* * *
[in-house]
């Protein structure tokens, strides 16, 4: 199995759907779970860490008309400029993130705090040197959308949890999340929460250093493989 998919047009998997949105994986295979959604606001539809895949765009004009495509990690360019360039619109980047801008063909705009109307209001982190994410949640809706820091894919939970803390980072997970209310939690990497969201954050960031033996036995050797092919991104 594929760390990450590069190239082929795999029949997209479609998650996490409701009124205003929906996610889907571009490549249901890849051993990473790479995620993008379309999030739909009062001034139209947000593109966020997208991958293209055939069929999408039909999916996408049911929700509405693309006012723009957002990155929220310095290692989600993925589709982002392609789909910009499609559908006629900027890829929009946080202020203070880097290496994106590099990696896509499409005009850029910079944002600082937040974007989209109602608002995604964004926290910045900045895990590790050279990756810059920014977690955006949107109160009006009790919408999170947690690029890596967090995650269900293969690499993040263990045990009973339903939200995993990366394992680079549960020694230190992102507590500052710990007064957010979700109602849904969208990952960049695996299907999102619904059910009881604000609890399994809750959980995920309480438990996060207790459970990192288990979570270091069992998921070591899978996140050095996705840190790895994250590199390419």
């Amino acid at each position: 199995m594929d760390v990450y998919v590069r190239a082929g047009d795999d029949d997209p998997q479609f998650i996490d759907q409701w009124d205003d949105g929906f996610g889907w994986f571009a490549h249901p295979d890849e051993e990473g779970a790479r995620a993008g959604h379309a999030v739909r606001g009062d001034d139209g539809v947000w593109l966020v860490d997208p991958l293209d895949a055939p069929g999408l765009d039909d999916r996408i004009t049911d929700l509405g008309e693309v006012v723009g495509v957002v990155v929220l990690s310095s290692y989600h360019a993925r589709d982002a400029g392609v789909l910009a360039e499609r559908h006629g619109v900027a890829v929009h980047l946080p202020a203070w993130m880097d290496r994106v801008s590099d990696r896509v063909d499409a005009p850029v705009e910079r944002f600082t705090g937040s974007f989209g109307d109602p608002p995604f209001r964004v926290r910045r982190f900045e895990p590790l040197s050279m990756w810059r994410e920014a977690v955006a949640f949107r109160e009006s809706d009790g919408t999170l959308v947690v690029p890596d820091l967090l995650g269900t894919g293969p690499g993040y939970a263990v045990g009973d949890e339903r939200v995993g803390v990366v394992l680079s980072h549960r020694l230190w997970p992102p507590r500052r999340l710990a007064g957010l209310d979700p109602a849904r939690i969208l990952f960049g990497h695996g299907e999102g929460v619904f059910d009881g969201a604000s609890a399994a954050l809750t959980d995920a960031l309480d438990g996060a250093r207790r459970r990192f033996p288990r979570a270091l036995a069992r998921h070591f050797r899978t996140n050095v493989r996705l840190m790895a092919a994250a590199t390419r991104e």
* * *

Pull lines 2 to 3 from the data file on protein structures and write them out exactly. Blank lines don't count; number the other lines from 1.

């Protein structure tokens, strides 16, 4: 199995759907779970860490008309400029993130705090040197959308949890999340929460250093493989 998919047009998997949105994986295979959604606001539809895949765009004009495509990690360019360039619109980047801008063909705009109307209001982190994410949640809706820091894919939970803390980072997970209310939690990497969201954050960031033996036995050797092919991104 594929760390990450590069190239082929795999029949997209479609998650996490409701009124205003929906996610889907571009490549249901890849051993990473790479995620993008379309999030739909009062001034139209947000593109966020997208991958293209055939069929999408039909999916996408049911929700509405693309006012723009957002990155929220310095290692989600993925589709982002392609789909910009499609559908006629900027890829929009946080202020203070880097290496994106590099990696896509499409005009850029910079944002600082937040974007989209109602608002995604964004926290910045900045895990590790050279990756810059920014977690955006949107109160009006009790919408999170947690690029890596967090995650269900293969690499993040263990045990009973339903939200995993990366394992680079549960020694230190992102507590500052710990007064957010979700109602849904969208990952960049695996299907999102619904059910009881604000609890399994809750959980995920309480438990996060207790459970990192288990979570270091069992998921070591899978996140050095996705840190790895994250590199390419």
């Amino acid at each position: 199995m594929d760390v990450y998919v590069r190239a082929g047009d795999d029949d997209p998997q479609f998650i996490d759907q409701w009124d205003d949105g929906f996610g889907w994986f571009a490549h249901p295979d890849e051993e990473g779970a790479r995620a993008g959604h379309a999030v739909r606001g009062d001034d139209g539809v947000w593109l966020v860490d997208p991958l293209d895949a055939p069929g999408l765009d039909d999916r996408i004009t049911d929700l509405g008309e693309v006012v723009g495509v957002v990155v929220l990690s310095s290692y989600h360019a993925r589709d982002a400029g392609v789909l910009a360039e499609r559908h006629g619109v900027a890829v929009h980047l946080p202020a203070w993130m880097d290496r994106v801008s590099d990696r896509v063909d499409a005009p850029v705009e910079r944002f600082t705090g937040s974007f989209g109307d109602p608002p995604f209001r964004v926290r910045r982190f900045e895990p590790l040197s050279m990756w810059r994410e920014a977690v955006a949640f949107r109160e009006s809706d009790g919408t999170l959308v947690v690029p890596d820091l967090l995650g269900t894919g293969p690499g993040y939970a263990v045990g009973d949890e339903r939200v995993g803390v990366v394992l680079s980072h549960r020694l230190w997970p992102p507590r500052r999340l710990a007064g957010l209310d979700p109602a849904r939690i969208l990952f960049g990497h695996g299907e999102g929460v619904f059910d009881g969201a604000s609890a399994a954050l809750t959980d995920a960031l309480d438990g996060a250093r207790r459970r990192f033996p288990r979570a270091l036995a069992r998921h070591f050797r899978t996140n050095v493989r996705l840190m790895a092919a994250a590199t390419r991104e």